It doesn't work. There's simply too much ridiculous baggage attached to Metal Gear for anyone who's been following the series for any amount of time to tag along as the narrative jumps headfirst into a world of explicit gang rape and child mutilation. I haven't given up on the series just yet, though; I'm curious to see if Ground Zeroes proves to be an ill-advised blip, or if its darker tone represents a new status quo for the franchise. I can't shake the impression that Kojima has crossed the Rubicon here, and if that turns out to be the case, I'll quite likely part ways with the series after Ground Zeroes' follow-up, The Phantom Pain. It certainly wouldn't be the first beloved franchise I've given up on after its stewards chose to salt the earth in the name of edgy maturity without the substance to back up those ambitions. Still, having been following the series for the better part of my life, I really hope it doesn't come to that.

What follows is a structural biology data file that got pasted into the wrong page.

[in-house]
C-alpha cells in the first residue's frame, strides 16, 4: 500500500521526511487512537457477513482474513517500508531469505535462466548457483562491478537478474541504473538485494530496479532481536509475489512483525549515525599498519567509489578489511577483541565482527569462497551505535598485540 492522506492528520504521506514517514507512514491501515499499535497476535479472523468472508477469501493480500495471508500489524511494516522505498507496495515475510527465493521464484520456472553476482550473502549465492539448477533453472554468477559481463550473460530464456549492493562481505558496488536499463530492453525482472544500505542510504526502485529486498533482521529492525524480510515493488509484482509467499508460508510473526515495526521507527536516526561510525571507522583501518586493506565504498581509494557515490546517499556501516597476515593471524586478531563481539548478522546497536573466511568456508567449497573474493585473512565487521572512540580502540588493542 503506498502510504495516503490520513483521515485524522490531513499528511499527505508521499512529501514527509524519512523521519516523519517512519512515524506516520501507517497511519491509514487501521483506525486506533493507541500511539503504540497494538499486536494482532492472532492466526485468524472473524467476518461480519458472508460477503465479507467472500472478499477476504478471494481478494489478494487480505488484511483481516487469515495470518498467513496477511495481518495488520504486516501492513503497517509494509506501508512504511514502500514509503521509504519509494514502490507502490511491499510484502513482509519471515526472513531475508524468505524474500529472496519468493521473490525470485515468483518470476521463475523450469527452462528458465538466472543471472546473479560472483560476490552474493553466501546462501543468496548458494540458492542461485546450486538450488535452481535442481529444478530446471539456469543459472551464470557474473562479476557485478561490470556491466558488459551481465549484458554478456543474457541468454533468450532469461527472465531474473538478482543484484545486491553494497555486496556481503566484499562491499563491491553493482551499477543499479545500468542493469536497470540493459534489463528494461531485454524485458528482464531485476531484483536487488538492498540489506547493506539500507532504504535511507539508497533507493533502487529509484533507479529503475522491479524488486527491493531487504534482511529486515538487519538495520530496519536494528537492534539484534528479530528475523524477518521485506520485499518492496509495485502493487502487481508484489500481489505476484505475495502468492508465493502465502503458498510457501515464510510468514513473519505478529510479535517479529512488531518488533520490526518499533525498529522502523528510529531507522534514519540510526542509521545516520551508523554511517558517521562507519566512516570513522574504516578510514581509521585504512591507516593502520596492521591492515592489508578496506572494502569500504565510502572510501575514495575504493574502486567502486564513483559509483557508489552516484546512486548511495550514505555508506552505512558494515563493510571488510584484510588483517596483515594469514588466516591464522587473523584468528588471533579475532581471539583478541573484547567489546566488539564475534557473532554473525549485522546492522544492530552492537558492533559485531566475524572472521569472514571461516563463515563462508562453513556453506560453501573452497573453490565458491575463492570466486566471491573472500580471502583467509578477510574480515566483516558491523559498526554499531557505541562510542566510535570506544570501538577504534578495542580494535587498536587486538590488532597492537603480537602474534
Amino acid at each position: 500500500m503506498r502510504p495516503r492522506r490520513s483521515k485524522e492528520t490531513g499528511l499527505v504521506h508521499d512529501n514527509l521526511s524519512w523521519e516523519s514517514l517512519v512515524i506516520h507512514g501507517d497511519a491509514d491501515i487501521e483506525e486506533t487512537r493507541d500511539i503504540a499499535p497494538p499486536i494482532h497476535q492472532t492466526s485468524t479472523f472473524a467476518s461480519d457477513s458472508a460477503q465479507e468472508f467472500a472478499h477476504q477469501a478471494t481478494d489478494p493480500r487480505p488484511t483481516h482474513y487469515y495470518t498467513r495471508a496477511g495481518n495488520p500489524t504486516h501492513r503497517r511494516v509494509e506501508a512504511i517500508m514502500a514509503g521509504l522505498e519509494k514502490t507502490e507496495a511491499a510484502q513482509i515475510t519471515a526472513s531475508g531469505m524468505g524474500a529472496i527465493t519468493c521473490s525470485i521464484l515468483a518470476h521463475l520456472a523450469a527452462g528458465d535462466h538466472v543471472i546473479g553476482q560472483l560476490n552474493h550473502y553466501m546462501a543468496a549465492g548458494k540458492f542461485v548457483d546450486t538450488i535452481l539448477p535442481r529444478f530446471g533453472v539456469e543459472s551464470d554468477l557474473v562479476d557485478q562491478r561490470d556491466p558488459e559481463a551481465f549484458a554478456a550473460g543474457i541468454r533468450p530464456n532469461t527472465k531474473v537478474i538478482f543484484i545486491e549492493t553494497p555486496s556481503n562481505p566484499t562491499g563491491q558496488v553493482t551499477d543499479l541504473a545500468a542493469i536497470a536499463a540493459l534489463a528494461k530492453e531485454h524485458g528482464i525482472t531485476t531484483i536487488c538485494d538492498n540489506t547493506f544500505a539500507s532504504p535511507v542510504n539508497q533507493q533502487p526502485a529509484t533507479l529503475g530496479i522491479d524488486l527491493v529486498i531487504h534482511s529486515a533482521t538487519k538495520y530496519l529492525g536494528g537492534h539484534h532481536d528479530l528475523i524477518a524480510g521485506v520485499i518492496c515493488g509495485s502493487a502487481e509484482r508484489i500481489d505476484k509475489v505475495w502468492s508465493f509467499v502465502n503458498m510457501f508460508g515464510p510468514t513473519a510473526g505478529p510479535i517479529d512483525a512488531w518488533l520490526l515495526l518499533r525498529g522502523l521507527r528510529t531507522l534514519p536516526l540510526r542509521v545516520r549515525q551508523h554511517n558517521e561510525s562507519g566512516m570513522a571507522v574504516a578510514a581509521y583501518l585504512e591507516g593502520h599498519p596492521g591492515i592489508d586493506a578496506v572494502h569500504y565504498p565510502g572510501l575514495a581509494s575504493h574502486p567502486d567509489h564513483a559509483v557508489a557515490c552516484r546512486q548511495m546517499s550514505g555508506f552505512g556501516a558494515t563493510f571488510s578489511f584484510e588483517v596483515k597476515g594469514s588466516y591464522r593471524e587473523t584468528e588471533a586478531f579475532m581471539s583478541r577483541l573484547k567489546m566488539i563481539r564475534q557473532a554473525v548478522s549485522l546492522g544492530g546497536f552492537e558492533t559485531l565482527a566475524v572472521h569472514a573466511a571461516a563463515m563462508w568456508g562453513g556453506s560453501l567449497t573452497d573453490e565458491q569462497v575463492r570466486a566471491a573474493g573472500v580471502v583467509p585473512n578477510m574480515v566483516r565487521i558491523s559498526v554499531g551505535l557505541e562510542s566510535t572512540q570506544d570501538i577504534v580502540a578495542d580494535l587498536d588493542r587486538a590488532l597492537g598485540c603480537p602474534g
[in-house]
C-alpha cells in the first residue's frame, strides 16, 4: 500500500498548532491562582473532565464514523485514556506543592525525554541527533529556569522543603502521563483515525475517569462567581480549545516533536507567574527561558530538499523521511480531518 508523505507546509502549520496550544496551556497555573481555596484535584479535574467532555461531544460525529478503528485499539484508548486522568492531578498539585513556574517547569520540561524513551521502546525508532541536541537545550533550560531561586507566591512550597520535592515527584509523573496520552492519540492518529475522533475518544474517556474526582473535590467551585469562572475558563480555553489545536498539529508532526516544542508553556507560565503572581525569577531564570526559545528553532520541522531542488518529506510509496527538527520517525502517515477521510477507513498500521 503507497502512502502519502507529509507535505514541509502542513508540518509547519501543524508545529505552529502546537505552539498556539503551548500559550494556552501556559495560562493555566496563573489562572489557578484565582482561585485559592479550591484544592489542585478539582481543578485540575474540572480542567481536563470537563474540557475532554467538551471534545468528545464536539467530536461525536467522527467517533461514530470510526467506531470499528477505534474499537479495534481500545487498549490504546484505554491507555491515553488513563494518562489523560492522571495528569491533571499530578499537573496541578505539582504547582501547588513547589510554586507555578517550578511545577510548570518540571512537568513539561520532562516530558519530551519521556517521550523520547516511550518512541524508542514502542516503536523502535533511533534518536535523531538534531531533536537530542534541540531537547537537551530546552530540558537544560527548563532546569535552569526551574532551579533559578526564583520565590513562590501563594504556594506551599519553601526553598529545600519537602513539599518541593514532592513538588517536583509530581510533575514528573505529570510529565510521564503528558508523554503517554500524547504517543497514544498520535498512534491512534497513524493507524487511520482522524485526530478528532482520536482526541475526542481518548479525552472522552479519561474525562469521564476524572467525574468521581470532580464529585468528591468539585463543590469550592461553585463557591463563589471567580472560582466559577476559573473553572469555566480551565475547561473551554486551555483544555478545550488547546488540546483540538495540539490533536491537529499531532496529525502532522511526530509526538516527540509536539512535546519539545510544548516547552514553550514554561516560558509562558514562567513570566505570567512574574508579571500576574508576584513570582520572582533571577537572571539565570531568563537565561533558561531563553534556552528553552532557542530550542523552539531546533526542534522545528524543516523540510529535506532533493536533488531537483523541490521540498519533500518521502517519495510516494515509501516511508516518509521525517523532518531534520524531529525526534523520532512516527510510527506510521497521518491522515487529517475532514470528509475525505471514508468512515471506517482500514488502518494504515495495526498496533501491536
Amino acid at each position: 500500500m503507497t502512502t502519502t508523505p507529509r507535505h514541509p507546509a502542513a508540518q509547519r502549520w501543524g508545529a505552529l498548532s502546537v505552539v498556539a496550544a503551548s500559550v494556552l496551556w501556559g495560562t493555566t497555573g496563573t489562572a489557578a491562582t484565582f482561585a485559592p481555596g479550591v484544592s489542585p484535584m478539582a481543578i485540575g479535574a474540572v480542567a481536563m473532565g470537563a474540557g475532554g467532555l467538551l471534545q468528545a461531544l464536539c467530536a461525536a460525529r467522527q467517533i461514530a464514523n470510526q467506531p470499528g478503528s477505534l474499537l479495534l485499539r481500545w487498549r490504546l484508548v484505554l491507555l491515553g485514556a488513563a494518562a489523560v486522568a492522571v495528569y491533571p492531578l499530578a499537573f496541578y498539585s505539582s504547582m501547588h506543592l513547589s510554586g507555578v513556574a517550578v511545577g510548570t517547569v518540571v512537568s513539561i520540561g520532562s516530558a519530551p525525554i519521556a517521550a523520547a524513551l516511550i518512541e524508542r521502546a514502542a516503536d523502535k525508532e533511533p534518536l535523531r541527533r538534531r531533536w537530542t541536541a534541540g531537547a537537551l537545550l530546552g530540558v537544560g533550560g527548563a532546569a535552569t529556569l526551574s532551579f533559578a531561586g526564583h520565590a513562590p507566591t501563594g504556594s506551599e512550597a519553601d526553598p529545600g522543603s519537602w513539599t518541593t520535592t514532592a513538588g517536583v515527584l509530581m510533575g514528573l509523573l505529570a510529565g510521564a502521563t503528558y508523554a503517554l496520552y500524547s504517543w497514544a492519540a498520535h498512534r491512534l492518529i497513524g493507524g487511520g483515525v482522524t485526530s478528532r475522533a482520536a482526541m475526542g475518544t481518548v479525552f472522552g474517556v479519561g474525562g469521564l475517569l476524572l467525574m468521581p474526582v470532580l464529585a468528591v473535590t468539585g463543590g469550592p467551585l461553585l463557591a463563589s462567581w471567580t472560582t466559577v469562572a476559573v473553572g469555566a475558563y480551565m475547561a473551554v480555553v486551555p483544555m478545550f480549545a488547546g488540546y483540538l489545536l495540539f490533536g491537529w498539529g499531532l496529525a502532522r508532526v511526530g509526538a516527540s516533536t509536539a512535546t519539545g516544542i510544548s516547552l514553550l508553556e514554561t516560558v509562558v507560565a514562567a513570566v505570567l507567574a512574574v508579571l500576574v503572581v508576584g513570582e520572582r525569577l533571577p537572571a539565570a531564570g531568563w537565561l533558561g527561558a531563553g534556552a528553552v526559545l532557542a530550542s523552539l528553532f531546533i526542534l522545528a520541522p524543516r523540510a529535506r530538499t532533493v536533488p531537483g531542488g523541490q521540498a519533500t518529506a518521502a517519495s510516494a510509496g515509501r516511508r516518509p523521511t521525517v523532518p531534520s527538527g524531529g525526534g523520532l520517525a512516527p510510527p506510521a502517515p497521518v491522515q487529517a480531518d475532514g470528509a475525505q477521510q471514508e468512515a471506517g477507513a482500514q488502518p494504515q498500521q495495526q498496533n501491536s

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About the Author

Jeremy Parish